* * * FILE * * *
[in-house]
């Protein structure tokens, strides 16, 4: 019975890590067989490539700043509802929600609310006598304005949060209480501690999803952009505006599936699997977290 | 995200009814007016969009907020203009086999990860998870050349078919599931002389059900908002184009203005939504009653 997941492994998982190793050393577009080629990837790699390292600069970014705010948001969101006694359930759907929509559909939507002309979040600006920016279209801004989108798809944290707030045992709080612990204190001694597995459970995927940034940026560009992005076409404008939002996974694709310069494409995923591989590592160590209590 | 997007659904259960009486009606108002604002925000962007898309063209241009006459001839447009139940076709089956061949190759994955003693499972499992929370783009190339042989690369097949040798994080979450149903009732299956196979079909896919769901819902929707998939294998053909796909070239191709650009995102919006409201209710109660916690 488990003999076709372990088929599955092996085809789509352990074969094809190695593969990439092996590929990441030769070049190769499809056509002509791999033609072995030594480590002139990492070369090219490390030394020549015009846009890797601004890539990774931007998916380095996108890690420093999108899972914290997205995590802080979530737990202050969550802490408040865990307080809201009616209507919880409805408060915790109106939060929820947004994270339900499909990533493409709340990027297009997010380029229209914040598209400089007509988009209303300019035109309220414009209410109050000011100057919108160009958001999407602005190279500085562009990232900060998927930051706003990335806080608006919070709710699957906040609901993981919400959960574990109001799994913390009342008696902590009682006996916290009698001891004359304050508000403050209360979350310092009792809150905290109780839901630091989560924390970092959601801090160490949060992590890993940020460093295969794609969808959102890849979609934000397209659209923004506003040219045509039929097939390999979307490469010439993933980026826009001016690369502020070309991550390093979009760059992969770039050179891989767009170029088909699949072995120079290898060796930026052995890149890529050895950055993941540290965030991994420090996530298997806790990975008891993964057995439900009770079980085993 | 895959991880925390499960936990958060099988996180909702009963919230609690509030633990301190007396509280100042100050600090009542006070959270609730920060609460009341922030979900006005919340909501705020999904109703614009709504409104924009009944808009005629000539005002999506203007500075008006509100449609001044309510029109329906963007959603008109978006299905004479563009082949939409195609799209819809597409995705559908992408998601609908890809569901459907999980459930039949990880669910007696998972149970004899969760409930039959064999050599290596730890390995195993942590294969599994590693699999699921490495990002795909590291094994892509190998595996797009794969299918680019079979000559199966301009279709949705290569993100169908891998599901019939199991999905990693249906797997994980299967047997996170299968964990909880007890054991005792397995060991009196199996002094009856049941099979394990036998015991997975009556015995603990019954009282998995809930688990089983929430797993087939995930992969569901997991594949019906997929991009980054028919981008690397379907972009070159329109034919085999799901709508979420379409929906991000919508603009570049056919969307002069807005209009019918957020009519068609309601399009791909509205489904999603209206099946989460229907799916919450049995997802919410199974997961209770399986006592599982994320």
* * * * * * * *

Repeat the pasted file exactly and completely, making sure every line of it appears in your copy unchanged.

[in-house]
């Protein structure tokens, strides 16, 4: 019975890590067989490539700043509802929600609310006598304005949060209480501690999803952009505006599936699997977290 | 995200009814007016969009907020203009086999990860998870050349078919599931002389059900908002184009203005939504009653 997941492994998982190793050393577009080629990837790699390292600069970014705010948001969101006694359930759907929509559909939507002309979040600006920016279209801004989108798809944290707030045992709080612990204190001694597995459970995927940034940026560009992005076409404008939002996974694709310069494409995923591989590592160590209590 | 997007659904259960009486009606108002604002925000962007898309063209241009006459001839447009139940076709089956061949190759994955003693499972499992929370783009190339042989690369097949040798994080979450149903009732299956196979079909896919769901819902929707998939294998053909796909070239191709650009995102919006409201209710109660916690 488990003999076709372990088929599955092996085809789509352990074969094809190695593969990439092996590929990441030769070049190769499809056509002509791999033609072995030594480590002139990492070369090219490390030394020549015009846009890797601004890539990774931007998916380095996108890690420093999108899972914290997205995590802080979530737990202050969550802490408040865990307080809201009616209507919880409805408060915790109106939060929820947004994270339900499909990533493409709340990027297009997010380029229209914040598209400089007509988009209303300019035109309220414009209410109050000011100057919108160009958001999407602005190279500085562009990232900060998927930051706003990335806080608006919070709710699957906040609901993981919400959960574990109001799994913390009342008696902590009682006996916290009698001891004359304050508000403050209360979350310092009792809150905290109780839901630091989560924390970092959601801090160490949060992590890993940020460093295969794609969808959102890849979609934000397209659209923004506003040219045509039929097939390999979307490469010439993933980026826009001016690369502020070309991550390093979009760059992969770039050179891989767009170029088909699949072995120079290898060796930026052995890149890529050895950055993941540290965030991994420090996530298997806790990975008891993964057995439900009770079980085993 | 895959991880925390499960936990958060099988996180909702009963919230609690509030633990301190007396509280100042100050600090009542006070959270609730920060609460009341922030979900006005919340909501705020999904109703614009709504409104924009009944808009005629000539005002999506203007500075008006509100449609001044309510029109329906963007959603008109978006299905004479563009082949939409195609799209819809597409995705559908992408998601609908890809569901459907999980459930039949990880669910007696998972149970004899969760409930039959064999050599290596730890390995195993942590294969599994590693699999699921490495990002795909590291094994892509190998595996797009794969299918680019079979000559199966301009279709949705290569993100169908891998599901019939199991999905990693249906797997994980299967047997996170299968964990909880007890054991005792397995060991009196199996002094009856049941099979394990036998015991997975009556015995603990019954009282998995809930688990089983929430797993087939995930992969569901997991594949019906997929991009980054028919981008690397379907972009070159329109034919085999799901709508979420379409929906991000919508603009570049056919969307002069807005209009019918957020009519068609309601399009791909509205489904999603209206099946989460229907799916919450049995997802919410199974997961209770399986006592599982994320």